He came, he sawe, he conked her!
Yes, if there was one overriding message from last night’s San Francisco Blog Club Meetup at Fort Mason, it was dare to be snarky, witty, and just plain weird when you’re using social media to promote and share your content. The ubiquitous Murray Newlands, organizer of the Journalists’ Secrets to Sharable Content: CBS, SF Gate, Techwire & Others, put together another stellar line-up, including Techwire Columnist and former FCC and CPUC Commissioner, Rachelle Chong, Storify Cofounder & former journalist, Burt Herman, SFGate Social Lead, Jeff Elder, CBS San Francisco Editor and SF Gate columnist, Beth Spotswood, and Technorati Associate Editor Andre Bourque.
Unique, original content is the currency of social media
Burt Herman made it clear that the easiest way to fail at social media marketing/communications is to be too derivative. It’s the material that has the strongest emotional content that will cause content to go viral. Rachelle chimed in saying how most of the content she writes for her audience is fairly mundane but it’s the “quirky stuff” she posts that causes Web traffic to spike at Techwire. Case in point was a “speed dating” article Rachelle wrote back in May detailing the matchmaking efforts of the San Francisco Citizens Initiative for Technology and Innovation that organized a get together of fifty small businesses who met up with 50 tech companies based in San Francisco for the sake of helping the small business community thrive as new customers.
Beth Spotswood says she tries to entertain “people who are bored at work.” One of the ways she does it is by taking a more “witty” approach to her blog posts on SFGate.com. She cited her experience posing as a tourist and writing a series of blog posts on the experience of visiting tourist traps in San Francisco. Just how important is a title for your blog post? Beth said she was ready to go with the title: “top 5 leading favorite tourist traps” but on a whim changed it to: “What’s your Least Favorite SF Tourist Experience.” The blog post received more than 150 comments, a sure fire sign of positive social media engagement. Make sure you post compelling photos, added Beth.
What goes viral?
Anybody recall NPR’s Scott Simon and his tweeting about his mother’s passing? His 1.2 million Twitter followers went apoplectic with empathy driving his tweets around the twitter universe and helping him and NPR garner more than 40,600,000 page results in Google (try searching using the keywords “Scott Simon mother” for yourself.) Personally, I think it was in poor taste. Nothing appears to be sacred in American culture. And those Americans who complain about a lack of privacy should just shut-up. But I digress. 🙂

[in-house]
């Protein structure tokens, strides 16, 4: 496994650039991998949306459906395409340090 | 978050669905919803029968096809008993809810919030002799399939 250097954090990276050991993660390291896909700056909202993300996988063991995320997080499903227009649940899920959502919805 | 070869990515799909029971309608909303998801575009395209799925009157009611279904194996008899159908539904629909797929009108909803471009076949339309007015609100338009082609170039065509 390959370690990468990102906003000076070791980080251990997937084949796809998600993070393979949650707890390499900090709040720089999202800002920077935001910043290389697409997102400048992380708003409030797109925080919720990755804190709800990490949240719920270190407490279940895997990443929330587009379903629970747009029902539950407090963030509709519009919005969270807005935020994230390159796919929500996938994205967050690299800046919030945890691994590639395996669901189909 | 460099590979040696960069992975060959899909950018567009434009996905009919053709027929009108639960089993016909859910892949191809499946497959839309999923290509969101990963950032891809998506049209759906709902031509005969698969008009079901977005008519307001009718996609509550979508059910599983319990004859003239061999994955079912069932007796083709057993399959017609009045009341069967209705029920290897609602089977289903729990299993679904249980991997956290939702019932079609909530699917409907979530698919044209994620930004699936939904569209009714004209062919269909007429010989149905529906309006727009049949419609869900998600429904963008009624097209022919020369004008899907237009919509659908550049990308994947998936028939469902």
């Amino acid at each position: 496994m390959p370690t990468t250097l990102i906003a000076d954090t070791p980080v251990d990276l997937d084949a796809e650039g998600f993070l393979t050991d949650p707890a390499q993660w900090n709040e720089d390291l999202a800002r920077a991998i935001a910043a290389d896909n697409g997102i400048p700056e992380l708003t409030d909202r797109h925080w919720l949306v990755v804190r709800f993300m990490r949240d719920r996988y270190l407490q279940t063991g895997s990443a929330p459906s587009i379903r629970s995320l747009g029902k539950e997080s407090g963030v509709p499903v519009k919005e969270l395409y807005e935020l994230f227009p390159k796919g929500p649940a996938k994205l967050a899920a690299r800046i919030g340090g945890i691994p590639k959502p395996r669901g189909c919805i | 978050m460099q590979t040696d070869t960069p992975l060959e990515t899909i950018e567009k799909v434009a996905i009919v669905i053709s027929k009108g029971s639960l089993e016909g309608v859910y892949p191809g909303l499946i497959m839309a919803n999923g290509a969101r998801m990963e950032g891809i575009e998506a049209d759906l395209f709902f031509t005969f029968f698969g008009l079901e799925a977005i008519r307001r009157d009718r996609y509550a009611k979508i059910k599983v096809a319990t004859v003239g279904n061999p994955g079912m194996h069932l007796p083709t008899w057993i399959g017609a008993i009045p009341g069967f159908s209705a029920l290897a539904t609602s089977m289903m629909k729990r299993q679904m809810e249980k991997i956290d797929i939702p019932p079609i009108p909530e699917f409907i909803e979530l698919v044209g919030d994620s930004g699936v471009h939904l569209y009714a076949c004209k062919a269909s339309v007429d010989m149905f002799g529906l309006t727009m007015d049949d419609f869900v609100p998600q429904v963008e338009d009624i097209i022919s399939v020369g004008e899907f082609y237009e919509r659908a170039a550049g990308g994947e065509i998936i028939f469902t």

Burt Herman mentioned, in a plug for Storify, that a lot of people used his platform to promote Simon’s grieving. In understanding what makes content go viral, Jeff Elder said crafting a Tweet is like writing a headline. And the queen of Twitter headlines? Why none other than Penelopy Trunk, the “Jane Austin of Twitter,” according to Elder. Penelopy can literally spend hours on crafting the perfect tweet. Personally, Penelopy never much appealed to me as I found her too neurotic a personality to follow. But who cares? She’s got more than 100,000 Twitter followers; she’s an entrepreneur and founded three startups.
It was the single Pinterest pin that launched a company, according to Andre Bourque, and if you haven’t read this story it’s time you do. Rodworks.com saw sales of its frame rods skyrocket when it opened up its online store as a result of one single blog post by Country Girl Home. Blog owner, Lindsay, featured a photo of a sofa table she personally made. It was pinned hundreds of times, not because of the sofa table but because of the frame rod on the back of the wall. Just goes to show you. Virality can never be predicted just A/B tested.
Crossing the Han Solo
One more note about the importance of titles when crafting your social media content. Bert Herman reminded listeners of the terrific post back in 2007 by AP writer, BO-MI LIM about the tightrope walkers who came from around the world to walk across South Korea’s Han River to see who could walk across it the fastest. The title of Lim’s post: Skywalkers in Korea Cross Han Solo certainly helped it to go viral and get covered across the Web.
There you have it. Weirdness, creativity, snarky, witty, these are the hallmarks of social media virality. If you want to share with me other examples, please do so in the comments.